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Publication numberUS5736076 A
Publication typeGrant
Application numberUS 08/517,841
Publication dateApr 7, 1998
Filing dateAug 22, 1995
Priority dateAug 27, 1994
Fee statusLapsed
Also published asDE4430478A1, EP0698588A2, EP0698588A3
Publication number08517841, 517841, US 5736076 A, US 5736076A, US-A-5736076, US5736076 A, US5736076A
InventorsRuprecht Meissner, Matthias Irgang, Knut Eger, Peter Weidlich, Heinz Dreyer
Original AssigneeBasf Aktiengesellschaft
Export CitationBiBTeX, EndNote, RefMan
External Links: USPTO, USPTO Assignment, Espacenet
Compression molding graphite powder mixture, heating in oxygen-free
US 5736076 A
Abstract
Moldings which comprise from 30 to 100% by weight of graphite, prepared from graphite powders which comprise from 5 to 100% by weight of rhombohedral crystalline graphite and, if required, contain additives and/or binders, and a process for their preparation and their use as catalyst carriers, heat transfer material, column packing or diluent in catalyst beds.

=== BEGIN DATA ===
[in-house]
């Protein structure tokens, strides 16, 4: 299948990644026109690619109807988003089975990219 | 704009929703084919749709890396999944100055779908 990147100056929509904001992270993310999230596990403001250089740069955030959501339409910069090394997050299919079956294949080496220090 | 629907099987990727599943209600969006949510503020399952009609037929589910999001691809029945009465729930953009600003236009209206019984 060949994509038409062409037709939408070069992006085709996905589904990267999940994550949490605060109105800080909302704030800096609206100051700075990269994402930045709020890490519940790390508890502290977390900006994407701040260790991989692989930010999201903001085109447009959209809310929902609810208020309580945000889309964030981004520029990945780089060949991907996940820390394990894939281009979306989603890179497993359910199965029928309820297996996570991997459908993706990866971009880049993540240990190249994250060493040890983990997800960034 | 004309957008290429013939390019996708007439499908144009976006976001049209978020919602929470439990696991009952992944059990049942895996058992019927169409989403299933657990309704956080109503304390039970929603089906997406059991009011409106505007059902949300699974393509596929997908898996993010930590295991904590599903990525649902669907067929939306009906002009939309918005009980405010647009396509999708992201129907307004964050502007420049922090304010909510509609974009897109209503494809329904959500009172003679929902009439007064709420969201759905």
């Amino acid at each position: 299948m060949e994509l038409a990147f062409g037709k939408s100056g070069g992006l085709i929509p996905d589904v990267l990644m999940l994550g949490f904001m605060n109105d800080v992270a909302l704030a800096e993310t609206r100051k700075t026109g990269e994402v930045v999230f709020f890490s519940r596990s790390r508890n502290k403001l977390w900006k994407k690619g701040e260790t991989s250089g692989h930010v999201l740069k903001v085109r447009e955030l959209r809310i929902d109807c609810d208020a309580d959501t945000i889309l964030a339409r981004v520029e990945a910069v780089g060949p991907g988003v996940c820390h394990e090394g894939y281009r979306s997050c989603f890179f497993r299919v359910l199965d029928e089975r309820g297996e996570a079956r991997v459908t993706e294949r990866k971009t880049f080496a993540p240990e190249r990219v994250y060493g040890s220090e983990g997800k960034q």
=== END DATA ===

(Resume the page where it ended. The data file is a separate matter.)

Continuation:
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Claims(6)
We claim:
1. A process for the production of a graphite molding containing from 30 to 98% by weight of graphite, from 2 to 30% by weight of a binder and up to 50% by weight of other optional additives, which process comprises:
forming a graphite powder mixture with said binder, wherein said graphite powder consists essentially of from 5 to 100% by weight of a rhombohedral crystalline graphite;
compression molding said mixture at a temperature of from 10° to 100° C. and a compressive force of from 5 to 100 kN; and
subjecting the initially molded product to a heat treatment in the absence of oxygen at a temperature of from 300° to 600° C.
2. A process as claimed in claim 1, wherein said heat treatment is carried out at from 400° to 600° C.
3. A process as claimed in claim 1 wherein said mixture contains from 2 up to 20% by weight of said binder.
4. A process as claimed in claim 1, wherein said binder is a carbohydrate which is cokable at said temperatures of from 300° to 600° C.
5. A process as claimed in claim 4, wherein said binder is selected from the group consisting of mono- and oligo-saccharides.
6. A process as claimed in claim 5, wherein the initially molded product is subjected to a heat treatment in the absence of oxygen at a temperature of from 400° to 600° C.
Description

The present invention relates to moldings of graphite, prepared from hexagonal and/or rhombohedral crystalline graphite powders and, if required, additives and/or binders, and a process for their production.

Shaped articles of graphite (Kirk-Othmer, Encyclopedia of Chemical Technology Vol. 4, 4th Edition, 1992, pages 953 to 974) are produced either by extrusion or by compression molding in dies. The raw materials used are various mixtures of